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by Chris Ryndak / Buffalo Sabres
(Photo Credit: Getty Images)

The development of rookie center Sam Reinhart will continue with the Kootenay Ice of the Western Hockey League.

The Buffalo Sabres announced Friday that Reinhart, the second overall pick in the 2014 NHL Draft, has been assigned to his junior club, meaning he won’t be eligible to return to the Sabres until next season.

Reinhart, who will turn 19 on Nov. 6, had one point – an assist – in nine NHL games this season. He currently checks in at 6-foot-1, 185 pounds and Sabres general manager Tim Murray would like him to take extra time to focus on getting stronger this season.

“[He’s] not strong or heavy enough yet. Just by getting stronger, he’s going to get quicker and faster but strength was an issue for me,” Murray said. “Watching him play, watching how important he was here, the minutes he got here, the situations he played in here told me it was time to get back.”

“…It’s about patience. It’s about doing the right thing and I believe this is the right thing.”

Murray met with Reinhart before the team took the ice for practice at First Niagara Center and said that Reinhart seemed to take the news well then. However, Reinhart was obviously disappointed and Murray said Reinhart was emotional after their meeting.

“It’s an emotional day. I told him, ‘You’re my first first-round draft pick as a GM.’ Obviously I was cheering for him, but I can’t let emotion come into play in the decision,” he said. “It has to be the decision that’s right, No. 1 for the organization and No. 2 him. It can’t be the right decision for me.

“I can’t keep him here and say, ‘Hey, hey, look what we did here. Our first-round pick played 82 games in his first year eligible.’ That’s craziness to me. It’s about doing what’s right for him and what’s right for the organization.”

Reinhart is a lock to make Team Canada’s World Junior Championship team and having the experience as one of the leaders on that team will help him in the long run. Murray hopes that Reinhart looks and achieves many shorter-term goals like playing well at the WJC and helping lead Kootenay into a playoff position.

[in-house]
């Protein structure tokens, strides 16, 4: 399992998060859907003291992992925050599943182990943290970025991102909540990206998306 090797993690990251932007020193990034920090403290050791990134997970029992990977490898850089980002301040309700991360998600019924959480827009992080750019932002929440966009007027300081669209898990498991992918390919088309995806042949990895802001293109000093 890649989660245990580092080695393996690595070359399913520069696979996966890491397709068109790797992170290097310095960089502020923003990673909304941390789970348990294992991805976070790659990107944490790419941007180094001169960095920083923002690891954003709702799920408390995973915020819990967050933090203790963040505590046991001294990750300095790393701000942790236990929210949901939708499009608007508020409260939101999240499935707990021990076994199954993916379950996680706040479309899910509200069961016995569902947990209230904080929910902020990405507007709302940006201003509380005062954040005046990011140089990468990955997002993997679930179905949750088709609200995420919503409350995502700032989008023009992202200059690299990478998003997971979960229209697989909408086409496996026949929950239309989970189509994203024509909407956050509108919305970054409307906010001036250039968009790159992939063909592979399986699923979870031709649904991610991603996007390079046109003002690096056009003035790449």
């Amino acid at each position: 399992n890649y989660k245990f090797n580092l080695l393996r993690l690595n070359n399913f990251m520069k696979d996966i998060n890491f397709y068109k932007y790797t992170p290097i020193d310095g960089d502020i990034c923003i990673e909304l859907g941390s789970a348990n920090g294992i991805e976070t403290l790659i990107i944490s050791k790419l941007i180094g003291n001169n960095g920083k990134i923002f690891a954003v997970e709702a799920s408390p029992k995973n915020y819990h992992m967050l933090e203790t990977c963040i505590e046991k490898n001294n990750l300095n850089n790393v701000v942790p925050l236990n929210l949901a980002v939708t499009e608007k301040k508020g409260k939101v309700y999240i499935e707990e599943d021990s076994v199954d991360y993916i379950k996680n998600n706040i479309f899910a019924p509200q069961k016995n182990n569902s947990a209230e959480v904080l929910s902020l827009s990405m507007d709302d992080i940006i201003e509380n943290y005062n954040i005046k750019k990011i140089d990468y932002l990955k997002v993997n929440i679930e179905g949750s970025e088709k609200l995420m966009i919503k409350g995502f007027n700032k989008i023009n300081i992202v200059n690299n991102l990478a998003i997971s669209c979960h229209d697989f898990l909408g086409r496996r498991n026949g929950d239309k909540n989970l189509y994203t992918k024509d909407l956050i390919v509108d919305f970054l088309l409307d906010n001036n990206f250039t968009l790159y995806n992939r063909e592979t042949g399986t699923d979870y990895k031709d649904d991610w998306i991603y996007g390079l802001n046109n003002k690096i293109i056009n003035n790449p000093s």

Murray said that after seeing Reinhart play at the NHL-level, he never considered keeping him in Buffalo for the entire year just so he could observe and play a reduced role on the ice.

“I don’t see the value of the argument of you can sit on the bench here and work out versus going back to junior, no matter what he’s accomplished in junior,” Murray said. “Great players have gone back to junior. Ninety-nine percent of the players that play here have gone back to junior. He’s still going to get something out of it. He’s going to get the World Junior.

“Hopefully his team’s a playoff team. Every playoff game you play at every level is experience that you can’t take away from him. There are a lot of short-term things that he can take.”

Sabres coach Ted Nolan has often praised Reinhart’s hockey intelligence, his emotional maturity and his willingness to learn new things in all areas of the pro game. However, physically, the hockey department saw limitations in his game that will change with work and time.

“You look at the overall picture where he got knocked off the puck a little bit or he slipped underneath. Those things just come through with maturity and growth,” Nolan said. “You just let human nature take its course and with that, Sam’s going to develop into a stronger individual and he’s going to be an even better player.”

Reinhart was dominant in junior last season, scoring 105 points (36+69) in Kootenay. He also put up six goals and 17 assists in 13 playoff games. He was named the WHL’s Player of the Year and Most Sportsmanlike Player of the Year.

Buffalo, though, has struggled to produce offense through 11 games this season and Murray thinks that is part of the reason Reinhart looked like he needs more seasoning at the junior level.

“If the team is really successful, some individual success comes to young players. If the team is going through a rough patch, that kid will go through the rough patch with the team,” he said. “The 18 year old is not the guy who can get you out of the rough patch. He’s part of the tide, so when the tide’s high, he’s high; when the tide’s low, he’s low. I think that’s what we saw.”

Both Murray and Nolan still think the future is very bright for Reinhart. They’re well aware of his skill set and character.

“He’s a fine young man. There wasn’t one negative thing I saw. The one thing we want to do as mature adults is make sure we try to [make] the right decision for him and the right choice,” Nolan said.

“Throwing him in the fire a little too prematurely can hinder development. Right now, it’s about putting people in the right place and these kids have to develop and when they develop, we’re going to be a great team.”

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